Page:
Police said that many educational institutions have stopped reporting the sale of cigarettes within 100 yards of their premises.
Bengaluru; Cigarettes are still being sold within 100 yards (92 meters) of educational institutes despite regulations under the Cigarettes and other Tobacco Products Act, 2003 (COTPA).
Sandeep, 28, owner of Shri Brahmashree Condiments and Bakery, who sells cigarettes near Jain College, Jayanagar said that he sells around 8,000 to 10,000 cigarettes every month and most of his customers are college students.
The Section 6 of Cigarettes and other Tobacco Products Act 2003 (COTPA 2003) states that cigarettes should not be sold to a minor. It also prohibits the sale within a radius of 100 yards from any educational institute. The Section 4 of the COTPA 2003 prohibits smoking in all public places.
The person selling cigarettes to minors or selling tobacco around an educational institution has to pay a fine of Rs. 200 each time. However, several instances of shops selling cigarettes, against the provisions of the law have been identified.
Dev Jain, 19, student of Jain College said that there are six shops near his college which sell cigarettes. “There is a lane adjacent to the college which is a popular smoking zone for students,” he added.
Mercy, 46, mother of a student who goes to Good Samaritan Public School, Kaggadasapura said that she is concerned about the sale of cigarettes near her daughter’s school because her daughter is a teenager.
Shreya, 21, student of Acharya Institute of Graduate Studies, Soladevanahalli said that there are two shops opposite to the college campus that sell cigarettes; one is a pan shop and the other is a general store.
Prakash, 41, owner of a general store which sells cigarettes near Good Samaritan Public School, Kaggadaspura said that neither does he sell cigarettes to minors, nor does he ask for the ID of customers.
In spite of such cigarette shops, the institutions have not filed any complaints. Maya, 45, coordinator of Good Samaritan Public School said that the school authorities are aware that there is a general store which sells cigarettes nearby but they haven’t filed a police complaint against the shop owner.
Dr. Nalini Satish Chandra, 57, Principal of Jain College, said that in 2019, the college filed a complaint in Tilak Nagar Police Station and the police shut the shop selling cigarettes in front of the college. “We haven’t filed a complaint in the past two years because we aren’t able to run as a full-fledged college due to the pandemic,” she explained.
Dr. Chandrashekhar Kottagi, Team Leader of Institute of Public Health (IPH), an NGO, situated in Bhanashankari Stage II said that many principals of educational institutions don’t complaint because they don’t want to get into fight with the cigarette-sellers.
He said that schools are supposed to put “No Smoking” signages but hardly any of the schools put them up.
He also explained that both active and passive smokers face similar health issues such as cardiovascular diseases and lung cancer.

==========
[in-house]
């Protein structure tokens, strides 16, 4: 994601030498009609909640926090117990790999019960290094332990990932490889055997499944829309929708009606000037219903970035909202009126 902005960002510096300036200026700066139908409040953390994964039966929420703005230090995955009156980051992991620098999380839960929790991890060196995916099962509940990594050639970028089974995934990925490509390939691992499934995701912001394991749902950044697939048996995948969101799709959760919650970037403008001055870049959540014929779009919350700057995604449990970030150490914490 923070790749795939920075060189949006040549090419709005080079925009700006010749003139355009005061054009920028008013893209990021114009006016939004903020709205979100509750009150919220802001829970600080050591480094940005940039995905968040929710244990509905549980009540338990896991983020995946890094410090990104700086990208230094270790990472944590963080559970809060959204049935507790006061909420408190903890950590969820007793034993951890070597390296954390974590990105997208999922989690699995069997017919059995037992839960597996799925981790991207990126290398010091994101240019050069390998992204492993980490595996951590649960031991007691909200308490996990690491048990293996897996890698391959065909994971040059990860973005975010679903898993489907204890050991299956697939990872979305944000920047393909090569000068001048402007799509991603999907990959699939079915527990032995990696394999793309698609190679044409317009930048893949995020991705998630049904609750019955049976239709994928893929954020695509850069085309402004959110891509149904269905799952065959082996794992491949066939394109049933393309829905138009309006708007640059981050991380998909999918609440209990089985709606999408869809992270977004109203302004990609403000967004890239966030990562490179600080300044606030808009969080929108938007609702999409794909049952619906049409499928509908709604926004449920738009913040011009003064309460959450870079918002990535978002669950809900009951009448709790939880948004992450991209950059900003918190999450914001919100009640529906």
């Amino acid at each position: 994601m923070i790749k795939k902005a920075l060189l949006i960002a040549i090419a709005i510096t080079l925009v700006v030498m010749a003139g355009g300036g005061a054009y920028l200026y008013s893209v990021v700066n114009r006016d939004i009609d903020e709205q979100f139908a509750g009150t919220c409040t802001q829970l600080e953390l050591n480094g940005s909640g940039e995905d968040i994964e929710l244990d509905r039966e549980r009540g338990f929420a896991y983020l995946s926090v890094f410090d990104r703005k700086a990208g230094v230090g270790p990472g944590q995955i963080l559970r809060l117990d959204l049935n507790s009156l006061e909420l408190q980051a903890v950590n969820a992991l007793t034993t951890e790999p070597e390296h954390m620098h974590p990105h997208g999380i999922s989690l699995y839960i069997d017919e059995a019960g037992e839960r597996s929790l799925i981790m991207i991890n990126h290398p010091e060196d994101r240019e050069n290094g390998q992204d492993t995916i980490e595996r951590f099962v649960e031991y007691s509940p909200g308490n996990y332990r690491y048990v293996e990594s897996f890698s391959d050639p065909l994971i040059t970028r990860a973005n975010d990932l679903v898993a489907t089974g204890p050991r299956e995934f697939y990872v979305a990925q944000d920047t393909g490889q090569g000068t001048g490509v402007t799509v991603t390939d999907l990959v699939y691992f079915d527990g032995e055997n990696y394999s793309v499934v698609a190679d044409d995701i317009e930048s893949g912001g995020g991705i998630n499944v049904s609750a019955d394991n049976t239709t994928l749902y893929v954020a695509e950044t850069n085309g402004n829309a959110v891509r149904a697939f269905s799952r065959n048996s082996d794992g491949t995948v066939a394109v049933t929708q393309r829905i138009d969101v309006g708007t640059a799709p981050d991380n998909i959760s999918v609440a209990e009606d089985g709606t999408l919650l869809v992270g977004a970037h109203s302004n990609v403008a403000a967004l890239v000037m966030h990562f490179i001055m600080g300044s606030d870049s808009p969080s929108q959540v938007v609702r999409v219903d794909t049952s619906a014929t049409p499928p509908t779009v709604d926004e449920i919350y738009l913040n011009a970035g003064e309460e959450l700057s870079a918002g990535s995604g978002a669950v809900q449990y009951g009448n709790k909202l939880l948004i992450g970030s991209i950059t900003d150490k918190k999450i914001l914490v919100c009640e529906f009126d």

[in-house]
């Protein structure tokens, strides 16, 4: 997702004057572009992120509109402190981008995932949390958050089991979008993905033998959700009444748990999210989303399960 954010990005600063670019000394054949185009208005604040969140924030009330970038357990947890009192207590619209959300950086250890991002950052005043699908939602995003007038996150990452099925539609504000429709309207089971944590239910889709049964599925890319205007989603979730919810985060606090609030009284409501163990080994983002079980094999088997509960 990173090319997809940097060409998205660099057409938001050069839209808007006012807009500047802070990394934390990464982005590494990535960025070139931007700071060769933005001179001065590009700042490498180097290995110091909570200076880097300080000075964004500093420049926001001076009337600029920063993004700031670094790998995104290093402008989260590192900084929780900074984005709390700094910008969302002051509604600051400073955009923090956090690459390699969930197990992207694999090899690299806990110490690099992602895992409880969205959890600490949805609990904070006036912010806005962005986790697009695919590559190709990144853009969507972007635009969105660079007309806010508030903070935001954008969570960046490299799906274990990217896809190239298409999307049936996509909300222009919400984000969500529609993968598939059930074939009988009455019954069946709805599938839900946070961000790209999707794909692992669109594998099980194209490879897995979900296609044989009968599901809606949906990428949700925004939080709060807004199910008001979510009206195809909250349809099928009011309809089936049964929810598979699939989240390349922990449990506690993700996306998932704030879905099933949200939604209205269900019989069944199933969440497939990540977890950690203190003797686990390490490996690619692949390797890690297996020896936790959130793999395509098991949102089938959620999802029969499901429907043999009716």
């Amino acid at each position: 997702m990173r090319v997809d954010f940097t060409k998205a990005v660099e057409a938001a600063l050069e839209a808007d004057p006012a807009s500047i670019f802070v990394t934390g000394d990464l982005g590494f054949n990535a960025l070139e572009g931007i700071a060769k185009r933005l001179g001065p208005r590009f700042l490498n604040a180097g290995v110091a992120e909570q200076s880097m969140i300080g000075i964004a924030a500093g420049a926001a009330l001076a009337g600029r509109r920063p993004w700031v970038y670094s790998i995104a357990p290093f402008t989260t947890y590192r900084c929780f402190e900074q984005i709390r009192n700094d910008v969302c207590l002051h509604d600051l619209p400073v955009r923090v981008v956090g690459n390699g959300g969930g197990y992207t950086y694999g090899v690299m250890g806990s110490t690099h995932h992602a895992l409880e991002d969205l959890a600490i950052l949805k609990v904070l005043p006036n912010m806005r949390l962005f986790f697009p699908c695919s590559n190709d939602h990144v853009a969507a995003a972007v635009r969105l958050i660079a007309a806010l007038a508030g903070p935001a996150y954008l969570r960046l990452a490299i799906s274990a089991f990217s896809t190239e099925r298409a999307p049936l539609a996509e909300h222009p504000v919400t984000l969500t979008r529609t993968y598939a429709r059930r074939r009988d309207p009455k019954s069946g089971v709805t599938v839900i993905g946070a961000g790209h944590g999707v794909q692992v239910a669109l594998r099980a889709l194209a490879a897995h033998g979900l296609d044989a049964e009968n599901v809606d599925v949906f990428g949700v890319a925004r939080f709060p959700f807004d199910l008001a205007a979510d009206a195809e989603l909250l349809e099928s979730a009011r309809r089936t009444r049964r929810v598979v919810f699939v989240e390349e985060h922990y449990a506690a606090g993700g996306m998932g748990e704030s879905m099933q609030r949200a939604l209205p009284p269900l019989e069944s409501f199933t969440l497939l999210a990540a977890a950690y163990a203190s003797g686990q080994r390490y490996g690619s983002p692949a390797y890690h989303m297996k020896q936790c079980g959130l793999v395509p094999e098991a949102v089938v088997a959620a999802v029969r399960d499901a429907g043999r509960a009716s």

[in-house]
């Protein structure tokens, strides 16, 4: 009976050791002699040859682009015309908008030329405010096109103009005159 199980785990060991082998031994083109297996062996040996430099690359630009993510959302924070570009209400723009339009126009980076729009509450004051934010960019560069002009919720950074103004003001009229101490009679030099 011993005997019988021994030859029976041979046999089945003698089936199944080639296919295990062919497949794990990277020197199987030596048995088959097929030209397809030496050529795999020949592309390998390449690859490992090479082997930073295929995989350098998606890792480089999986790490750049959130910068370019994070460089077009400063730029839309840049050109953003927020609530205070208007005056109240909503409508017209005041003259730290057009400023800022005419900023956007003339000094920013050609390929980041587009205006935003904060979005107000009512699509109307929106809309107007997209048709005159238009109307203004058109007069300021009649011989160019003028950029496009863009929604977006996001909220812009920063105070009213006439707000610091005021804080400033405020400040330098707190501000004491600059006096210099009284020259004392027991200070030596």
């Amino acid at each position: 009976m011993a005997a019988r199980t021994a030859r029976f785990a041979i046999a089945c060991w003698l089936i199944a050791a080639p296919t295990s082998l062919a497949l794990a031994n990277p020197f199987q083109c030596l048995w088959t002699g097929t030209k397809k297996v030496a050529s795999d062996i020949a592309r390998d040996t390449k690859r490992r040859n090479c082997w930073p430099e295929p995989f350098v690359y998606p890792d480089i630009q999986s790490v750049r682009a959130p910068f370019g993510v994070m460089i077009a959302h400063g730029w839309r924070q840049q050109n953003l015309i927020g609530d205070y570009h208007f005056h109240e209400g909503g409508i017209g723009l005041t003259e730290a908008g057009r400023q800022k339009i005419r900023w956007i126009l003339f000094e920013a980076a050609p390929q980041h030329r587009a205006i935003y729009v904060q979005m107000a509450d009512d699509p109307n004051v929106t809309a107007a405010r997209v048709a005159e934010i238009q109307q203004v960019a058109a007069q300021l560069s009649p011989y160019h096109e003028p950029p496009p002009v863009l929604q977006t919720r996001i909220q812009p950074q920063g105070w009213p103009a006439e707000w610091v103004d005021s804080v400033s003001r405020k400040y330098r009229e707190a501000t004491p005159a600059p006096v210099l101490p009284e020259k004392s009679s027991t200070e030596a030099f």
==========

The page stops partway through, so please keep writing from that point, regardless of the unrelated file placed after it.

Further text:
According to a report by European Network for Smoking and Tobacco Prevention published in 2020, out of 307 schools surveyed across five states in India, an average of 85 percent of the schools violated Section 4 of COTPA and an average of 69 percent violated Section 6b of COTPA. In Bangalore, among 200 educational institutions and public places, 67 percent violated Section 4 and 47 percent violated Section 6b.
Shiddappa S, 37, Assistant Sub-Inspector (ASI), Tilak Nagar, Jayanagar said that although many educational institutions have reopened, they are not filing any complaints against cigarette sellers or smokers in their proximity.
“Police usually go on rounds on Hoysala Vehicles (police patrolling vehicles) and fine people Rs. 200 who smoke in public places or near educational institutions,” he added.
He said that in 2017 and 2018, approximately 1000 COTPA cases each were filed; in 2019, the cases reduced to 550 and in 2020 only 20 cases were filed. About 70 percent of these COTPA cases were filed by educational institutions, he confirmed.
Dr. Swati Anand, Consultation Physician, MBBS, DNB Internal Medicine at Abhayahasta Multispeciality Hospital, C V Ramana Nagar said that Environmental Tobacco smoke (ETS) or secondhand smoke causes lung diseases in both adults and children.
“It causes prominent effects on the lungs of adult non-smokers including reduced lung function, increased cough production and chest discomfort,” she added.
She explained that in children, ETS increases the risk of lower respiratory tract infections (LRIs) such as bronchitis and pneumonia, upper respiratory tract irritation and prevalence of fluid in the middle ear. “ETS also increases the chances of development of asthma in children.”
Dr. Rupsa Das, Child Psychologist, at a celebrated school in Bengaluru said that most shopkeepers don’t care who they are selling cigarettes to. She further said that such shops near schools and colleges increase the accessibility amongst students.
“The peer pressure often forces teenagers to smoke as they want to look cool and when it is easily available they don’t think twice before indulging in it. Therefore, lack of accessibility would have definitely controlled this to some extent,” she added.